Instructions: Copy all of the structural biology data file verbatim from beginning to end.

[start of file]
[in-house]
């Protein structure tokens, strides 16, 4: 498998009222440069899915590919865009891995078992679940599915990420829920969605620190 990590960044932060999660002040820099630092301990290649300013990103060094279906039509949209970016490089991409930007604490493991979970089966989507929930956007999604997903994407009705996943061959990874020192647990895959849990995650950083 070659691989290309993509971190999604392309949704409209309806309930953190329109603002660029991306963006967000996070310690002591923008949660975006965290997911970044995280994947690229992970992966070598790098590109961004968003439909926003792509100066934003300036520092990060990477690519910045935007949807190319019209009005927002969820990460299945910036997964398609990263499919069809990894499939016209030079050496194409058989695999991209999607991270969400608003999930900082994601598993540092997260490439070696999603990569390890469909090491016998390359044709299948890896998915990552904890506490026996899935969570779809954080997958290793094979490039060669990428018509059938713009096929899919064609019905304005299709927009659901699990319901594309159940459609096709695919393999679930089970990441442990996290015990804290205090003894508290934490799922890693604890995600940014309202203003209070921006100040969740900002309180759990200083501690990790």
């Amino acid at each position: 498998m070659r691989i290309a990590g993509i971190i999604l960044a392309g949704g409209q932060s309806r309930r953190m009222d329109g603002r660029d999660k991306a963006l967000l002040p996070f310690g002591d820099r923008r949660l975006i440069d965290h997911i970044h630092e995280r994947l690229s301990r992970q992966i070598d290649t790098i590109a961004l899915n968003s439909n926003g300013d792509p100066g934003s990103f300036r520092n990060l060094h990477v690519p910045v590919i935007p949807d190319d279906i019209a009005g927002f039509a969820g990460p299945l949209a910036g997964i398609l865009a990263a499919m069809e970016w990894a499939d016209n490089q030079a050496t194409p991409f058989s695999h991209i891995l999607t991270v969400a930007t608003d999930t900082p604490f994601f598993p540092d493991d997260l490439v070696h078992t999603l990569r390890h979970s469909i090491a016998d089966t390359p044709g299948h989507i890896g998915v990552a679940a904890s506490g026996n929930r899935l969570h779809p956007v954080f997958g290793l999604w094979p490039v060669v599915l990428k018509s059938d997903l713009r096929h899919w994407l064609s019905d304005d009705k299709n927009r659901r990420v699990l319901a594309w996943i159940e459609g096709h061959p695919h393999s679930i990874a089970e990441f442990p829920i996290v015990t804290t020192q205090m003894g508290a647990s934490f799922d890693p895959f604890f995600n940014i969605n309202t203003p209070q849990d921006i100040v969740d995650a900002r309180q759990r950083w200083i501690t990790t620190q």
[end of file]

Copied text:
[in-house]
């Protein structure tokens, strides 16, 4: 498998009222440069899915590919865009891995078992679940599915990420829920969605620190 990590960044932060999660002040820099630092301990290649300013990103060094279906039509949209970016490089991409930007604490493991979970089966989507929930956007999604997903994407009705996943061959990874020192647990895959849990995650950083 070659691989290309993509971190999604392309949704409209309806309930953190329109603002660029991306963006967000996070310690002591923008949660975006965290997911970044995280994947690229992970992966070598790098590109961004968003439909926003792509100066934003300036520092990060990477690519910045935007949807190319019209009005927002969820990460299945910036997964398609990263499919069809990894499939016209030079050496194409058989695999991209999607991270969400608003999930900082994601598993540092997260490439070696999603990569390890469909090491016998390359044709299948890896998915990552904890506490026996899935969570779809954080997958290793094979490039060669990428018509059938713009096929899919064609019905304005299709927009659901699990319901594309159940459609096709695919393999679930089970990441442990996290015990804290205090003894508290934490799922890693604890995600940014309202203003209070921006100040969740900002309180759990200083501690990790």
């Amino acid at each position: 498998m070659r691989i290309a990590g993509i971190i999604l960044a392309g949704g409209q932060s309806r309930r953190m009222d329109g603002r660029d999660k991306a963006l967000l002040p996070f310690g002591d820099r923008r949660l975006i440069d965290h997911i970044h630092e995280r994947l690229s301990r992970q992966i070598d290649t790098i590109a961004l899915n968003s439909n926003g300013d792509p100066g934003s990103f300036r520092n990060l060094h990477v690519p910045v590919i935007p949807d190319d279906i019209a009005g927002f039509a969820g990460p299945l949209a910036g997964i398609l865009a990263a499919m069809e970016w990894a499939d016209n490089q030079a050496t194409p991409f058989s695999h991209i891995l999607t991270v969400a930007t608003d999930t900082p604490f994601f598993p540092d493991d997260l490439v070696h078992t999603l990569r390890h979970s469909i090491a016998d089966t390359p044709g299948h989507i890896g998915v990552a679940a904890s506490g026996n929930r899935l969570h779809p956007v954080f997958g290793l999604w094979p490039v060669v599915l990428k018509s059938d997903l713009r096929h899919w994407l064609s019905d304005d009705k299709n927009r659901r990420v699990l319901a594309w996943i159940e459609g096709h061959p695919h393999s679930i990874a089970e990441f442990p829920i996290v015990t804290t020192q205090m003894g508290a647990s934490f799922d890693p895959f604890f995600n940014i969605n309202t203003p209070q849990d921006i100040v969740d995650a900002r309180q759990r950083w200083i501690t990790t620190q």